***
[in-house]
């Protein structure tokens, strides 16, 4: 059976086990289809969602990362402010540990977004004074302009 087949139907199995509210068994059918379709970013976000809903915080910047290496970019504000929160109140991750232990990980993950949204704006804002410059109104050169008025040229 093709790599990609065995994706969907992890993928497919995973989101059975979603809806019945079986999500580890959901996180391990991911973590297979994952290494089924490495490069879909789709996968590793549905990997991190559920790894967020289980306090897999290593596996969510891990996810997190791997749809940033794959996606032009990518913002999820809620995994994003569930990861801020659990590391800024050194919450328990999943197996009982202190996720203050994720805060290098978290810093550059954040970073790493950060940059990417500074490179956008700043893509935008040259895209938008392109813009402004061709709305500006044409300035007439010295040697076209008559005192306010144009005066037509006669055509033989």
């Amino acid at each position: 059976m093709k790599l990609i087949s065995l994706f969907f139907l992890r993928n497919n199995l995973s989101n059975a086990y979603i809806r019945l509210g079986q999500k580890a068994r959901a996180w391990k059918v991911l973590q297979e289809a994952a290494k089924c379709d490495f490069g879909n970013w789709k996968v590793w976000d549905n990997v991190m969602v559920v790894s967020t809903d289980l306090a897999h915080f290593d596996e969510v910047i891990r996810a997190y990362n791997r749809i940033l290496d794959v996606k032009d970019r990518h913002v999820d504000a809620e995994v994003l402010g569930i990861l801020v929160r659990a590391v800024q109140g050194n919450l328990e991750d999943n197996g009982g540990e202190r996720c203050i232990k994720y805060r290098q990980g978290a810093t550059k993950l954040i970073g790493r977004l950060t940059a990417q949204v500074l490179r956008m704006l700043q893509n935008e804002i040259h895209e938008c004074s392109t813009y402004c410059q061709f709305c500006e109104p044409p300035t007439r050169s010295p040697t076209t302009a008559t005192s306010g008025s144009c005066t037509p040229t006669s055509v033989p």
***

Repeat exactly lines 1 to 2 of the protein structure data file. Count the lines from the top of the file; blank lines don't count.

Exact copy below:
[in-house]
């Protein structure tokens, strides 16, 4: 059976086990289809969602990362402010540990977004004074302009 087949139907199995509210068994059918379709970013976000809903915080910047290496970019504000929160109140991750232990990980993950949204704006804002410059109104050169008025040229 093709790599990609065995994706969907992890993928497919995973989101059975979603809806019945079986999500580890959901996180391990991911973590297979994952290494089924490495490069879909789709996968590793549905990997991190559920790894967020289980306090897999290593596996969510891990996810997190791997749809940033794959996606032009990518913002999820809620995994994003569930990861801020659990590391800024050194919450328990999943197996009982202190996720203050994720805060290098978290810093550059954040970073790493950060940059990417500074490179956008700043893509935008040259895209938008392109813009402004061709709305500006044409300035007439010295040697076209008559005192306010144009005066037509006669055509033989």